2019 Volkswagen Passat Wolfsburg Edition
A centre pass-through? Where do we sign? (Photo: Trevor Hofmann)

As for whether the 2019 Passat Wolfsburg Edition’s many attributes cause it to be a dealmaker for you or not, you’ll never know unless you try one on for size. The fact so few are on the road compared to Camrys, Accords and literally every other mainstream mid-size sedan currently available (Volkswagen sold just 570 Passats YTD as of Q3 2019, compared to 11,579 Camrys and 9,089 Accords, with the only car in the class selling fewer units being VW’s own Arteon with just 288 deliveries so far this year), will set you completely apart from the crowd as you’re arriving in style, and some may even mistake it for something premium, like an Audi. I begrudgingly continue to like it, not because it’s particularly better than anything else, but more so because I’m a sucker for European-badged exclusivity and contrarily root for the underdog more often than not.

Here’s hoping the new 2020 Passat improves on this outgoing model’s weaknesses while keeping its many attributes, so it can truly be hoisted above all others the way its predecessors could. This said if VW chose cut corners in order to bring pricing down, and by so doing didn’t make the upcoming redesign more refined and premium-like inside than this passing generation, the Passat will unfortunately continue on as an also-ran, garnering very little interest and eventually disappearing from our continent. That would be a shame.

Strange, but only a year after this smart little Golf Alltrack crossover wagon came to market, Volkswagen changed things up for 2018. The Alltrack before you is a 2019, a mostly carryover model that didn’t…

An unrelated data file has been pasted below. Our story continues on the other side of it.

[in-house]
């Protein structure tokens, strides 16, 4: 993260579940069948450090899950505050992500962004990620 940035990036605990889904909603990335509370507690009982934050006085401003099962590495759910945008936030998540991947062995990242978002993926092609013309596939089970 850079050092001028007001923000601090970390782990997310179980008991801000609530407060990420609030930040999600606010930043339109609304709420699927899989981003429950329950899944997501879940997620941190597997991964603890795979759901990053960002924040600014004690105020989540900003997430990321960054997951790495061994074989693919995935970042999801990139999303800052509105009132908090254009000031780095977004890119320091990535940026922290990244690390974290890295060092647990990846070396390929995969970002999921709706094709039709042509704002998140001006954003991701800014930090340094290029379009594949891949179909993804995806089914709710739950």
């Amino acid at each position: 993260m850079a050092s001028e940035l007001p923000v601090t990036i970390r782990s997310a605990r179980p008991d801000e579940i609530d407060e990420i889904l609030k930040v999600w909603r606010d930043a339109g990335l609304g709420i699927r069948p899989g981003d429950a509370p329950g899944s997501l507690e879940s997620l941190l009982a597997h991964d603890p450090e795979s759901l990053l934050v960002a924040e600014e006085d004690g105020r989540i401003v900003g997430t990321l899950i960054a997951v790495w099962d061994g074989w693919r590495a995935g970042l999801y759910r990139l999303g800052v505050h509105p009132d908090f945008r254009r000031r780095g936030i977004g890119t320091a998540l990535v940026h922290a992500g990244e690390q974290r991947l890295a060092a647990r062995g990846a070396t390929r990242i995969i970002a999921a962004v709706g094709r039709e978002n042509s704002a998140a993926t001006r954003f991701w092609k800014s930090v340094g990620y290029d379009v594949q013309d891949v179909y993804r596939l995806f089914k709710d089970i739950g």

2019 Volkswagen Golf Alltrack Execline

2019 Volkswagen Golf Alltrack Execline
Volkswagen made a number of changes to the Golf Alltrack’s styling last year, but they were subtle to say the least. (Photo: Trevor Hofmann)

Strange, but only a year after this smart little Golf Alltrack crossover wagon came to market, Volkswagen changed things up for 2018. The Alltrack before you is a 2019, a mostly carryover model that didn’t look updated to my eyes at all until I started comparing the photos I took earlier this week against a 2017 model I reviewed toward the end of that year. 

Most noticeable are the LED signatures within the halogen or LED headlamps, depending on trim, plus the redesigned LED taillights, but VW says it modified the front and rear bumpers too, although I can’t tell the difference. Even the front and rear fascia trim looks identical, not to mention all the detailing down the sides.